Tuesday, March 13, 2012

9 militants killed and detained in Afghan operations

Afghan Interior Ministry on Tuesday announced at least 2 armed insurgents were killed and 7 others were detained following military operations by Afghan National Police.

According to a statement issued by the Afghan Interior Ministry, the militants were killed during 5 separate military operations conducted by Afghan National Police during the past 24 hours.

The operations were conducted in conjunction with the Afghan National Army, Afghan Intelligence and International Coalition Security forces at Kabul, Helmand, Uruzgan, Logar and Khost provinces of Afghanistan.

Afghan security forces also seized 41 Kgs of drugs, 18 arms, 2 Rocket Launchers, a machine gun and ammunitions along with four motorcycles being used by the militants.

Anti-government armed militant groups yet to comment regarding the reports.

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More than 2 tons of explosives seized in Baghlan province

According to local authorities in northern Afghanistan, more than 2 tons of explosives and around 20 weapons were discovered and seized in  northern Baghlan province.

Provincial Police Chief Gen. Asadullah Shirzad on Monday said, the weapons, ammunitions and explosives were seized by counter-terrorism department of the Baghlan security commandment during the past from various regions of the northern Baghlan province.

Gen. Shirzad further added, the explosives and ammunitions include mortar rounds, improvised explosive devices, hand grenades, artillery rounds and remote controlled mines which were seized from Khenjan, Dushi, central Baghlan and Nahrin districts of northern Baghlan province.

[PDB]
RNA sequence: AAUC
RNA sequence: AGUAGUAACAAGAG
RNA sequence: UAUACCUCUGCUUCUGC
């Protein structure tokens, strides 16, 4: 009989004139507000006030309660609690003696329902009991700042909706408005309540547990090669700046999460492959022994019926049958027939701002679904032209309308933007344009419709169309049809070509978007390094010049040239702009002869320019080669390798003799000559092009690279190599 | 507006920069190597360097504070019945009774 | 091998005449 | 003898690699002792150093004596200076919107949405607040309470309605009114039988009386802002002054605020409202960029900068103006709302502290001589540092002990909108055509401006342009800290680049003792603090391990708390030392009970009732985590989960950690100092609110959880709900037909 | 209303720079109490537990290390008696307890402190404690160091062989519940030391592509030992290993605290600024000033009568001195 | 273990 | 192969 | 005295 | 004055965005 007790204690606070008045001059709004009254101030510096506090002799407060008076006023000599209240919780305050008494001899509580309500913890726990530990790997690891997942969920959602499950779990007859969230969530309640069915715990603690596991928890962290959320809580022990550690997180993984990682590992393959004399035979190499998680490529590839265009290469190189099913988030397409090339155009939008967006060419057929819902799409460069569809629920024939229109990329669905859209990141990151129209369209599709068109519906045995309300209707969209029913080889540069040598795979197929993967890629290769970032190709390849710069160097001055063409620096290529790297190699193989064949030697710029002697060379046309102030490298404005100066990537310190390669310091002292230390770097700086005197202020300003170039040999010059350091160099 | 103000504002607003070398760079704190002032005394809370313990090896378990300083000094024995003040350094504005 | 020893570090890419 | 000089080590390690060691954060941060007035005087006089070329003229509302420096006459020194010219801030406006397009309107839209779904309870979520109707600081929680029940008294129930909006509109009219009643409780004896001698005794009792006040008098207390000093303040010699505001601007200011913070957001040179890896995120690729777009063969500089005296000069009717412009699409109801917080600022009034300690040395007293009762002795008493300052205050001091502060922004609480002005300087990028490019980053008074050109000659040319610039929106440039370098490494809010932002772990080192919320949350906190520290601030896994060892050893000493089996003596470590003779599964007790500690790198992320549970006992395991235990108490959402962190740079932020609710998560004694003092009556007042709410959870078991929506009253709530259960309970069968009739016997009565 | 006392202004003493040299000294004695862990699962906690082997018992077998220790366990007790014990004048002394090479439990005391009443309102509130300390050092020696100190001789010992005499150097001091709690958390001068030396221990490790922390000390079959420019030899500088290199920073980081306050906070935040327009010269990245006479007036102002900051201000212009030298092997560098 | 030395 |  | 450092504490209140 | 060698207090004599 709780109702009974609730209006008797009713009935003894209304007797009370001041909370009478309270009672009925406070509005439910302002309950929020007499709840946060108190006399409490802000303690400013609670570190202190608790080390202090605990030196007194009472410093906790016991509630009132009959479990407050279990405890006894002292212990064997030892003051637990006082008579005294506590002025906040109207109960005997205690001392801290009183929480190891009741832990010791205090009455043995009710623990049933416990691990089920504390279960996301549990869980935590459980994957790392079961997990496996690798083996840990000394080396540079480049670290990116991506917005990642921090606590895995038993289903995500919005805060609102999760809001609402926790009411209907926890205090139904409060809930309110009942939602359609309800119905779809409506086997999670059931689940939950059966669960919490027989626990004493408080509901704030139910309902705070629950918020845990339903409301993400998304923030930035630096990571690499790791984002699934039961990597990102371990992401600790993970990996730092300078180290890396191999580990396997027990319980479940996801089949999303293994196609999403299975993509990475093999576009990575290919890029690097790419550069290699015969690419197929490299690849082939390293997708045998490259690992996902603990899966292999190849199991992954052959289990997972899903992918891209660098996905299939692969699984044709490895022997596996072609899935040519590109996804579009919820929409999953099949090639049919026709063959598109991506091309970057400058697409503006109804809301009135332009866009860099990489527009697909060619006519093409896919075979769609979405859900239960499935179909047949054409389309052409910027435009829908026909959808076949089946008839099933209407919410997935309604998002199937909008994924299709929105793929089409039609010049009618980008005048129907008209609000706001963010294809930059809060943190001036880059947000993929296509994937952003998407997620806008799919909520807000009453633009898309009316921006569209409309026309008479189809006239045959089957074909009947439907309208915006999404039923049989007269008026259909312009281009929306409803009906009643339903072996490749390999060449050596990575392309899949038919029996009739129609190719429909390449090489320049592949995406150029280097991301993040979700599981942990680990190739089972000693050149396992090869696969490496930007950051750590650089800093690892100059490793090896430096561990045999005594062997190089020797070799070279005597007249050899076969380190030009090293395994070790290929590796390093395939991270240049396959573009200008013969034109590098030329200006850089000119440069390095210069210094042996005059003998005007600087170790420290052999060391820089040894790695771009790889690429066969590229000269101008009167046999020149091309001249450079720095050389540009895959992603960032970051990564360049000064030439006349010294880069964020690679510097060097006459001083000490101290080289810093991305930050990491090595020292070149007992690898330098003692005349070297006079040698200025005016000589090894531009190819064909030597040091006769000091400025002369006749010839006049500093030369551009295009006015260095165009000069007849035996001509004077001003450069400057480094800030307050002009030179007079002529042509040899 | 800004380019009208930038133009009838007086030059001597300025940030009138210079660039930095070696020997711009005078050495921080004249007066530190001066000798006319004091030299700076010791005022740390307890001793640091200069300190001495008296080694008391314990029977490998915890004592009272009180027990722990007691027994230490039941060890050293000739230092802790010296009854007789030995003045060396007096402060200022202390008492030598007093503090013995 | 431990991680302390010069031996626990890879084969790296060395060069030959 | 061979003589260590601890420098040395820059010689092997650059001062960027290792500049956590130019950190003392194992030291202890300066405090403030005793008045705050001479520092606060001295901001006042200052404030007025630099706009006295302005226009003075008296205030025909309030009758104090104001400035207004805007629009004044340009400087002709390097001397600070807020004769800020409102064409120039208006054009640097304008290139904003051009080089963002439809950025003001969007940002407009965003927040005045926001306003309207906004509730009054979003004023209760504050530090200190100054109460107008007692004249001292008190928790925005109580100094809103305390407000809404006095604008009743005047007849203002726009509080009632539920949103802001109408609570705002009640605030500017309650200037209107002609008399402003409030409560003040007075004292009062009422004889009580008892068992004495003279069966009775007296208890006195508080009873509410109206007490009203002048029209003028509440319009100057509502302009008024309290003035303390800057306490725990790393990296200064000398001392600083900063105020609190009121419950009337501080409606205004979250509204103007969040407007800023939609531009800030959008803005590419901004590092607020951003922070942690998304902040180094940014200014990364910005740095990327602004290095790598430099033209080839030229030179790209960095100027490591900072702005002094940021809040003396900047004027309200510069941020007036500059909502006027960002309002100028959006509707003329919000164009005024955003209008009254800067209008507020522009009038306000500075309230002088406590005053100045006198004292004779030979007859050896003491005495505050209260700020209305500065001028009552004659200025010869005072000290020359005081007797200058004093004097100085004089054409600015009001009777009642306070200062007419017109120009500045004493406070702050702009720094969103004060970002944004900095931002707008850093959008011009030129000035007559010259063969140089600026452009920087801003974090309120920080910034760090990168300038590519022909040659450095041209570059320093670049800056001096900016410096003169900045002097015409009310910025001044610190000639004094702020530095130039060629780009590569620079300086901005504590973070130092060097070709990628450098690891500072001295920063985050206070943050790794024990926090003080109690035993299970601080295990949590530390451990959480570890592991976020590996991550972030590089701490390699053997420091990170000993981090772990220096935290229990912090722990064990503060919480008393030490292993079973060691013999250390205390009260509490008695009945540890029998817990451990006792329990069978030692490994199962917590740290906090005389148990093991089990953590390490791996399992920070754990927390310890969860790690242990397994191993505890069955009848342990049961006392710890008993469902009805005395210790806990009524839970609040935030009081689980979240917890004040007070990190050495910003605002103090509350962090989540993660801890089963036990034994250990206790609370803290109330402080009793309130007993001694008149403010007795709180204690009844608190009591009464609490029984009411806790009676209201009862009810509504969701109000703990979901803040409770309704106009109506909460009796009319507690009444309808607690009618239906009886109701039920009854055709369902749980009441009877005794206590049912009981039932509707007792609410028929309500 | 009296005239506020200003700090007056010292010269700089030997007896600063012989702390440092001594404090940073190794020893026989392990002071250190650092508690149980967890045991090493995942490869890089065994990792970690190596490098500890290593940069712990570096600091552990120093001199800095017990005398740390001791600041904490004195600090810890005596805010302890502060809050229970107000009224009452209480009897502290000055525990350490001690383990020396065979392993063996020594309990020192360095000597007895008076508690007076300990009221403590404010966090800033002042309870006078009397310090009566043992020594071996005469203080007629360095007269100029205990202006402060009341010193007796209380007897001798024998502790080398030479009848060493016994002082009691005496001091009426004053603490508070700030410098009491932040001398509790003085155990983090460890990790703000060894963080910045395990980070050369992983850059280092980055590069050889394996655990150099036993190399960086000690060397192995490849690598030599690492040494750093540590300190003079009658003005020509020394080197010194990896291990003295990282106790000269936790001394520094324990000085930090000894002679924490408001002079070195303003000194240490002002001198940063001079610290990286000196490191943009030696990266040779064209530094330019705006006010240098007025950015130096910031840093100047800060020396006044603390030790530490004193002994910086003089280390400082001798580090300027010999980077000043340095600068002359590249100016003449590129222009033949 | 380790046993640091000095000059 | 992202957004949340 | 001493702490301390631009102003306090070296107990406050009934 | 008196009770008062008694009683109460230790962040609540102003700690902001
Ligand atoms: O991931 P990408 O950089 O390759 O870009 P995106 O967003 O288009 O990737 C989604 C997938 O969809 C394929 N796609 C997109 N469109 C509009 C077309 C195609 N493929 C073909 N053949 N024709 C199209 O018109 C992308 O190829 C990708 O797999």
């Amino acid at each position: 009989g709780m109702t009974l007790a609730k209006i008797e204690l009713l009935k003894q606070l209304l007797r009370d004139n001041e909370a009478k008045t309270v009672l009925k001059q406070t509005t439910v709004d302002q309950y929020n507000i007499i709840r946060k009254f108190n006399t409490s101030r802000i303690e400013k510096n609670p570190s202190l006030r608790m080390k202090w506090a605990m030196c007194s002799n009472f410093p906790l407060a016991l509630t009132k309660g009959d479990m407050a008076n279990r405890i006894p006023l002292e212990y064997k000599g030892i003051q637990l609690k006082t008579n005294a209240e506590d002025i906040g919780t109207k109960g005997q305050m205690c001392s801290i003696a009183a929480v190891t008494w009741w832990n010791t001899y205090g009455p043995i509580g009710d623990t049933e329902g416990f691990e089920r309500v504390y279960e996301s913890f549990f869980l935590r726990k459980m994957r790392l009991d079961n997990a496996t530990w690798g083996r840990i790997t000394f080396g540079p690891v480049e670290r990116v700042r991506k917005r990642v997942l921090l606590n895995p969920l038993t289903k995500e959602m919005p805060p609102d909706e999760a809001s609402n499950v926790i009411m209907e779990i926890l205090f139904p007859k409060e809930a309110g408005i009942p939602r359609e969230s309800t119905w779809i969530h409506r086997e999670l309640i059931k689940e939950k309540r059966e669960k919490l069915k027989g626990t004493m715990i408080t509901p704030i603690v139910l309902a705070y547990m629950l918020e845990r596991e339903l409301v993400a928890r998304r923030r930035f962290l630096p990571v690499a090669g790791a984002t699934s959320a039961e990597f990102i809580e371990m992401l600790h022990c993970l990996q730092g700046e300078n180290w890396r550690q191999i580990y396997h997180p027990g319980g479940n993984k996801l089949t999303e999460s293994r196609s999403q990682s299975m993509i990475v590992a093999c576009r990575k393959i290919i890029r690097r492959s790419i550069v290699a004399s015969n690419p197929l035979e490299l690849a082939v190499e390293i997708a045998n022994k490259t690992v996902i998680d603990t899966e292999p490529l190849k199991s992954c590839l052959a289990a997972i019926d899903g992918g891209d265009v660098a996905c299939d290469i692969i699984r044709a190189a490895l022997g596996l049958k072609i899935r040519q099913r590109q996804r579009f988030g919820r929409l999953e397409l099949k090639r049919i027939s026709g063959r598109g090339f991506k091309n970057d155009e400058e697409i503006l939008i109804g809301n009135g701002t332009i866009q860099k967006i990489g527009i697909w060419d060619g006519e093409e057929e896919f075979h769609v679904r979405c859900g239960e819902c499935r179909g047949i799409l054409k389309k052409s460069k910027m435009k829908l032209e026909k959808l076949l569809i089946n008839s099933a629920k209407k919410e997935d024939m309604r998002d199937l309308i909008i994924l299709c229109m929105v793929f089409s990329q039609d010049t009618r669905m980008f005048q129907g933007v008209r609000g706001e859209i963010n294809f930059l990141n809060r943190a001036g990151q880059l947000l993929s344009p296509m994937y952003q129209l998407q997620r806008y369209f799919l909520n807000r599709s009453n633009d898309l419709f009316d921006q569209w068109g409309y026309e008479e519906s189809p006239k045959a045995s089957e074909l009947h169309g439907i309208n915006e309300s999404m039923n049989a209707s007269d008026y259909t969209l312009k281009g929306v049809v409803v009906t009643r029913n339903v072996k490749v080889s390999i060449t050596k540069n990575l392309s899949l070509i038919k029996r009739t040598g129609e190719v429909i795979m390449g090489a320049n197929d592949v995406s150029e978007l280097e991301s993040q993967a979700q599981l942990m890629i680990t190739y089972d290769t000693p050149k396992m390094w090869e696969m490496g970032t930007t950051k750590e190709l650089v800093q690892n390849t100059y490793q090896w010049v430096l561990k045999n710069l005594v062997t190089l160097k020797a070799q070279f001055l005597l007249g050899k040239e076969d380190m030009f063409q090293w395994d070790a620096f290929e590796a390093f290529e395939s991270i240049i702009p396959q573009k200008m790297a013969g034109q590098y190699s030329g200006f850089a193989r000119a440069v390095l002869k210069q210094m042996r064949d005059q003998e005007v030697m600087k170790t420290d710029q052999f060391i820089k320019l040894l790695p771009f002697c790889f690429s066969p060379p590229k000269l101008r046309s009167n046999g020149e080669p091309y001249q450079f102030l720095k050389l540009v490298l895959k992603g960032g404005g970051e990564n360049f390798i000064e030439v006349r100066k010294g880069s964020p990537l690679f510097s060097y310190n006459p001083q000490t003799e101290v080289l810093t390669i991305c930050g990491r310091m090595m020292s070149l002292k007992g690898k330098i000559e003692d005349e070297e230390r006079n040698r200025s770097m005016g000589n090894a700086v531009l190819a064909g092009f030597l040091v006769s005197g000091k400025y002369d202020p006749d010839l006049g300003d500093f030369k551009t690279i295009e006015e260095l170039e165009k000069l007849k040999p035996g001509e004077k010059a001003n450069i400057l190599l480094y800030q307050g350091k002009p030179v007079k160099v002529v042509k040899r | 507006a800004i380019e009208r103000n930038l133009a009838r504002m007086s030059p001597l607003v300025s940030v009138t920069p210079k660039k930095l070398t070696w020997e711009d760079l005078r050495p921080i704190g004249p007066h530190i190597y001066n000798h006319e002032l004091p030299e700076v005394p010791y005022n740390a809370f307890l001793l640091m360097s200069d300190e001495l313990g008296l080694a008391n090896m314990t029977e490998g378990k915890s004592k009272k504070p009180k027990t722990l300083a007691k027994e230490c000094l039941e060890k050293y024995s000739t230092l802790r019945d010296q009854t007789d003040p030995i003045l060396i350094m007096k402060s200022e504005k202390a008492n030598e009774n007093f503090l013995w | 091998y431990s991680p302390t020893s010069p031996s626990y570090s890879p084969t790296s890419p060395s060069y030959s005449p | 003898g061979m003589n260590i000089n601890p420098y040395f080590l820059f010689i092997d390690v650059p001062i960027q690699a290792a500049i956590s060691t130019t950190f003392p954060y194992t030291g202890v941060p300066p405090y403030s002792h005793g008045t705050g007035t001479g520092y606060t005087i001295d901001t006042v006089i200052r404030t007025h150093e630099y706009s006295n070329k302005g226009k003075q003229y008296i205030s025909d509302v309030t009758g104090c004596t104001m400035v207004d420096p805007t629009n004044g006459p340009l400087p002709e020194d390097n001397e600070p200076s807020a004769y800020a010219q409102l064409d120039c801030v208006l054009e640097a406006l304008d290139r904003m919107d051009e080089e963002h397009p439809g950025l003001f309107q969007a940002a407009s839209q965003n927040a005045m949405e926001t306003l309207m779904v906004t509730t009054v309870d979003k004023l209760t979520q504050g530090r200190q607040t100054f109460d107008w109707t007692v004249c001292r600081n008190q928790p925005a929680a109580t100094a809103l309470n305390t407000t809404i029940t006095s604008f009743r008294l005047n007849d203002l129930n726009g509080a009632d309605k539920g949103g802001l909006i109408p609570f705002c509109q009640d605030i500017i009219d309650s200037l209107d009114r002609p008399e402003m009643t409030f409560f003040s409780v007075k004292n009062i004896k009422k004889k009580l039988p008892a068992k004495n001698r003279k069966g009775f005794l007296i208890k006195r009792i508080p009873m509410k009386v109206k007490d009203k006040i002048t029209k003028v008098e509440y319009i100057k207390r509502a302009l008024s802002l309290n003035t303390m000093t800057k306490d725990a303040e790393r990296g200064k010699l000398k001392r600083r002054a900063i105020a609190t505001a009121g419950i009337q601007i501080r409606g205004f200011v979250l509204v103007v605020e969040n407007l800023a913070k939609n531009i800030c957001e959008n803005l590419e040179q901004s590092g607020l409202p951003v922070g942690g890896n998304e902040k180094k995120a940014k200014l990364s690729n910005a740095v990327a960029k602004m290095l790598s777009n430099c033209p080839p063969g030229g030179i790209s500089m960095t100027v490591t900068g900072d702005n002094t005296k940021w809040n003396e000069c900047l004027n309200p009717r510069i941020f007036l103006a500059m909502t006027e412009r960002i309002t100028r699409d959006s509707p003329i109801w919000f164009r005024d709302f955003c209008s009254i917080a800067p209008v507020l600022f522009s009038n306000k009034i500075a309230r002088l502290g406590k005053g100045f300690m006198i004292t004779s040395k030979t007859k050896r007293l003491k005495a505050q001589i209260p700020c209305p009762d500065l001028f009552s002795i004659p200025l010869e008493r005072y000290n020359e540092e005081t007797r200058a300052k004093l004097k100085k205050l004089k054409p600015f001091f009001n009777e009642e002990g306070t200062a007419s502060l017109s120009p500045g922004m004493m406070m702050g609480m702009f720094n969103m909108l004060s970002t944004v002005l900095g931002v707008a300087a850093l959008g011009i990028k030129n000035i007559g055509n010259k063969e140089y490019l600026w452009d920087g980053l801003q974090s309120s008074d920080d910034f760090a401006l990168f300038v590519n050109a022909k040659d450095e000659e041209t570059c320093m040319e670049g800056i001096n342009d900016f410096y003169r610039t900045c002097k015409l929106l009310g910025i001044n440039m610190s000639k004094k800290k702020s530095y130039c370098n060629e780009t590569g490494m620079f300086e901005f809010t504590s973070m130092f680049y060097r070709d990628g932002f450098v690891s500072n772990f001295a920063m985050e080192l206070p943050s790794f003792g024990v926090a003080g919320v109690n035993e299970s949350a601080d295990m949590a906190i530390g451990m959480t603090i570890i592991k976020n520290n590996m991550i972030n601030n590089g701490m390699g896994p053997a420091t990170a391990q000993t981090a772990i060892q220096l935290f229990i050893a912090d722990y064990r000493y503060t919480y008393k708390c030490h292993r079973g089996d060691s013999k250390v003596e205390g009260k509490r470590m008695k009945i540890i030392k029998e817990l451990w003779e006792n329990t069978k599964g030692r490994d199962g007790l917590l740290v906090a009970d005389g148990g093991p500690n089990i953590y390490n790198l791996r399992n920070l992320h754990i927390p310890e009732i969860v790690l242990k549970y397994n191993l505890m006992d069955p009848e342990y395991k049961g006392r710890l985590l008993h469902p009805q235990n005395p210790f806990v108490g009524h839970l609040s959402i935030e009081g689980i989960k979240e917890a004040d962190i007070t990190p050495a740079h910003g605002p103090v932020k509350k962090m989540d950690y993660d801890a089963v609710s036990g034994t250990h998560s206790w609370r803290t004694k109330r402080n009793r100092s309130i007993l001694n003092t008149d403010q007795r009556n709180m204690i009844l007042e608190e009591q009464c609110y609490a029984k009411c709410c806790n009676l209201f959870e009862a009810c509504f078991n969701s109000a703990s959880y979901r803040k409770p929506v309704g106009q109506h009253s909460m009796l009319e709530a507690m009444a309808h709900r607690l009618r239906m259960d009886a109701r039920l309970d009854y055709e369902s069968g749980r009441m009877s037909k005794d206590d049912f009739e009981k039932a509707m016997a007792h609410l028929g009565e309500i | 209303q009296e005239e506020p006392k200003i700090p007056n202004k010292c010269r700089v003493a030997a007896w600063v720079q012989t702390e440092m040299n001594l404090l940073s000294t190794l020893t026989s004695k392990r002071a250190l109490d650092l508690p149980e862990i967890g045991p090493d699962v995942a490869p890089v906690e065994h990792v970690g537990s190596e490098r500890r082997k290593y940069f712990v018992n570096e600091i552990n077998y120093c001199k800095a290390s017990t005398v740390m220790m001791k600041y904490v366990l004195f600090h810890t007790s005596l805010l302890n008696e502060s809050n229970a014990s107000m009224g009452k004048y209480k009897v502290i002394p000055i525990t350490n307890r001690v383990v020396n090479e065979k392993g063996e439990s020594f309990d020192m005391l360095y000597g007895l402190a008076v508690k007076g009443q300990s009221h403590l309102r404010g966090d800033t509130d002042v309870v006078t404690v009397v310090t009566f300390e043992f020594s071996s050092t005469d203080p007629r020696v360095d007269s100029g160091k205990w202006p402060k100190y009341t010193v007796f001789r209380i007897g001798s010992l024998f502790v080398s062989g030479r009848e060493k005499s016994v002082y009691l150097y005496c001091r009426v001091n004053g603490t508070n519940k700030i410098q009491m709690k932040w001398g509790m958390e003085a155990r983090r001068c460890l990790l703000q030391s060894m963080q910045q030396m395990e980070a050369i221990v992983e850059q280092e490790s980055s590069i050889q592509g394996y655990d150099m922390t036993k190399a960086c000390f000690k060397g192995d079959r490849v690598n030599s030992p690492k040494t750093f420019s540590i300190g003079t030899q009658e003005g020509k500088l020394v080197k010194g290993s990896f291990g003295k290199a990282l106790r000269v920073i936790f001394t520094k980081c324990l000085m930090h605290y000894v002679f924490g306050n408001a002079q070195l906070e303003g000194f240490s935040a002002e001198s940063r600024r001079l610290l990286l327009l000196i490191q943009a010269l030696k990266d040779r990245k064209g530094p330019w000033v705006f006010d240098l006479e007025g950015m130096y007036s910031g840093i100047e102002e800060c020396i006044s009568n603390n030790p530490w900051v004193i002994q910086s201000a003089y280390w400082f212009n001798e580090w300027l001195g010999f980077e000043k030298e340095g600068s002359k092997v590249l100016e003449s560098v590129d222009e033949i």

He also said no suspect has been detained in connection to the arms and weapons cache and Afghan security forces have launched search operation.

In the meantime provincial officials announced Afghan security forces discovered a vehicle in the 3rd district of Baghlan province, which was stolen by thieves in northern Mazar-e-Sharif city.

Author: Ajmal Omeri, Baghlan province.

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Boko Haram Attack Mandawari Police Division in Kano

Suspected members of the Boko Haram sect on Monday attacked Mandawari Police station and injured two police officers according to eyewitnesses, who pleaded anonymity.

However, the police said gunmen riding on motorcycle attacked the police station and the policemen repelled the attack.

Kano State police command in a press statement made available to reporters on Monday explained that a group of armed men, who were on motorcycles, joined others who dropped from a Toyota Lite Hace bus, advanced on foot and attacked the Mandawari Police Division.

According to them, the policemen on duty who were on alert successfully repelled the attack and pursued the hoodlums into the neighbourhood with a view to arresting them. No causality was recorded during the incident and investigation is also on progress.

The police command said the officer disarmed one of the hoodlums and shot him dead with the riffle and added that a motorcycle (Jinchen) and 21 rounds of live ammunition were abandoned and recovered saying the investigation has commenced over the incidence.